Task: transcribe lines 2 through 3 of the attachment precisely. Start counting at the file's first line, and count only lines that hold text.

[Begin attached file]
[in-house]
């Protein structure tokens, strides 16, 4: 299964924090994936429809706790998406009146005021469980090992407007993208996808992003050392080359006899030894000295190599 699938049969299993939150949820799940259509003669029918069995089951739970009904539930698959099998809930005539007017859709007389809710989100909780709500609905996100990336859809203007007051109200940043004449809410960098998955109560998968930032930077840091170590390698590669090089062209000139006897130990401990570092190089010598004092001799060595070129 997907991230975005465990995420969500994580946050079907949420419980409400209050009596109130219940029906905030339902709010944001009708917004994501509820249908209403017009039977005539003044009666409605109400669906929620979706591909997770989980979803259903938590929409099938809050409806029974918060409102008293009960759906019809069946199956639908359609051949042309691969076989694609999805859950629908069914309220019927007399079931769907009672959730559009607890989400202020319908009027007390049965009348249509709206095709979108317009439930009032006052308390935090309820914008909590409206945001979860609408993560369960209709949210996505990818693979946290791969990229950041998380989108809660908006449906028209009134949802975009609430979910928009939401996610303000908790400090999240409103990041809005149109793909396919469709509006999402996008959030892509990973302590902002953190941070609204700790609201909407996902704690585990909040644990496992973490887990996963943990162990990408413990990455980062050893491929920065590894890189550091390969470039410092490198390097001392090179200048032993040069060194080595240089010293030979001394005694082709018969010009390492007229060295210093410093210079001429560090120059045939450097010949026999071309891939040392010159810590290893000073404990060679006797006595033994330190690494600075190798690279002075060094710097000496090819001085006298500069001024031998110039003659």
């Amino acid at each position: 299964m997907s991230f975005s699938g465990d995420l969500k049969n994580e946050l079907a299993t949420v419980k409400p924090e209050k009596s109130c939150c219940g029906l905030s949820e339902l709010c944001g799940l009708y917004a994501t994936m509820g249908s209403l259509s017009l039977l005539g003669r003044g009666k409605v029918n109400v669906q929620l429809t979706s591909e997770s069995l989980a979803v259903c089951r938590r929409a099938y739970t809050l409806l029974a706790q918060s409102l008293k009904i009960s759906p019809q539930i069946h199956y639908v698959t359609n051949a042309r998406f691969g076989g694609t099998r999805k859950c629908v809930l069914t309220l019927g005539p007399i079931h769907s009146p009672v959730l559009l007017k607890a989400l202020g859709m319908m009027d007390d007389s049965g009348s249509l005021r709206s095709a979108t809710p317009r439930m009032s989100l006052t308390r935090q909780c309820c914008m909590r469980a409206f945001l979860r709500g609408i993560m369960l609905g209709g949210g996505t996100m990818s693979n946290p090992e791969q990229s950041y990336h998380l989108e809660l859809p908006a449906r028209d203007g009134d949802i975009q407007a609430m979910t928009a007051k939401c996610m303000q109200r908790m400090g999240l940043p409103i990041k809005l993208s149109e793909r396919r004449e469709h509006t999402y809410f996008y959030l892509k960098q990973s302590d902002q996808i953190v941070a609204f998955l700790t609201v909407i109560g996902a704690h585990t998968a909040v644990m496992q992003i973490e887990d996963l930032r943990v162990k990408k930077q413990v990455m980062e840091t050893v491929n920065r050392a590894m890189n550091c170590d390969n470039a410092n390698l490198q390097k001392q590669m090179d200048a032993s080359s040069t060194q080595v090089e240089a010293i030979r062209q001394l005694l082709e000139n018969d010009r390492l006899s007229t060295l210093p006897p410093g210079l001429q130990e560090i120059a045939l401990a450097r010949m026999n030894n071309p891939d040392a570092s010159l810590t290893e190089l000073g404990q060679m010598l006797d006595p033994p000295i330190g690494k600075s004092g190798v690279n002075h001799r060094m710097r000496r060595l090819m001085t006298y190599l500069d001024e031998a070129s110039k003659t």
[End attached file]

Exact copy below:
């Protein structure tokens, strides 16, 4: 299964924090994936429809706790998406009146005021469980090992407007993208996808992003050392080359006899030894000295190599 699938049969299993939150949820799940259509003669029918069995089951739970009904539930698959099998809930005539007017859709007389809710989100909780709500609905996100990336859809203007007051109200940043004449809410960098998955109560998968930032930077840091170590390698590669090089062209000139006897130990401990570092190089010598004092001799060595070129 997907991230975005465990995420969500994580946050079907949420419980409400209050009596109130219940029906905030339902709010944001009708917004994501509820249908209403017009039977005539003044009666409605109400669906929620979706591909997770989980979803259903938590929409099938809050409806029974918060409102008293009960759906019809069946199956639908359609051949042309691969076989694609999805859950629908069914309220019927007399079931769907009672959730559009607890989400202020319908009027007390049965009348249509709206095709979108317009439930009032006052308390935090309820914008909590409206945001979860609408993560369960209709949210996505990818693979946290791969990229950041998380989108809660908006449906028209009134949802975009609430979910928009939401996610303000908790400090999240409103990041809005149109793909396919469709509006999402996008959030892509990973302590902002953190941070609204700790609201909407996902704690585990909040644990496992973490887990996963943990162990990408413990990455980062050893491929920065590894890189550091390969470039410092490198390097001392090179200048032993040069060194080595240089010293030979001394005694082709018969010009390492007229060295210093410093210079001429560090120059045939450097010949026999071309891939040392010159810590290893000073404990060679006797006595033994330190690494600075190798690279002075060094710097000496090819001085006298500069001024031998110039003659």
């Amino acid at each position: 299964m997907s991230f975005s699938g465990d995420l969500k049969n994580e946050l079907a299993t949420v419980k409400p924090e209050k009596s109130c939150c219940g029906l905030s949820e339902l709010c944001g799940l009708y917004a994501t994936m509820g249908s209403l259509s017009l039977l005539g003669r003044g009666k409605v029918n109400v669906q929620l429809t979706s591909e997770s069995l989980a979803v259903c089951r938590r929409a099938y739970t809050l409806l029974a706790q918060s409102l008293k009904i009960s759906p019809q539930i069946h199956y639908v698959t359609n051949a042309r998406f691969g076989g694609t099998r999805k859950c629908v809930l069914t309220l019927g005539p007399i079931h769907s009146p009672v959730l559009l007017k607890a989400l202020g859709m319908m009027d007390d007389s049965g009348s249509l005021r709206s095709a979108t809710p317009r439930m009032s989100l006052t308390r935090q909780c309820c914008m909590r469980a409206f945001l979860r709500g609408i993560m369960l609905g209709g949210g996505t996100m990818s693979n946290p090992e791969q990229s950041y990336h998380l989108e809660l859809p908006a449906r028209d203007g009134d949802i975009q407007a609430m979910t928009a007051k939401c996610m303000q109200r908790m400090g999240l940043p409103i990041k809005l993208s149109e793909r396919r004449e469709h509006t999402y809410f996008y959030l892509k960098q990973s302590d902002q996808i953190v941070a609204f998955l700790t609201v909407i109560g996902a704690h585990t998968a909040v644990m496992q992003i973490e887990d996963l930032r943990v162990k990408k930077q413990v990455m980062e840091t050893v491929n920065r050392a590894m890189n550091c170590d390969n470039a410092n390698l490198q390097k001392q590669m090179d200048a032993s080359s040069t060194q080595v090089e240089a010293i030979r062209q001394l005694l082709e000139n018969d010009r390492l006899s007229t060295l210093p006897p410093g210079l001429q130990e560090i120059a045939l401990a450097r010949m026999n030894n071309p891939d040392a570092s010159l810590t290893e190089l000073g404990q060679m010598l006797d006595p033994p000295i330190g690494k600075s004092g190798v690279n002075h001799r060094m710097r000496r060595l090819m001085t006298y190599l500069d001024e031998a070129s110039k003659t």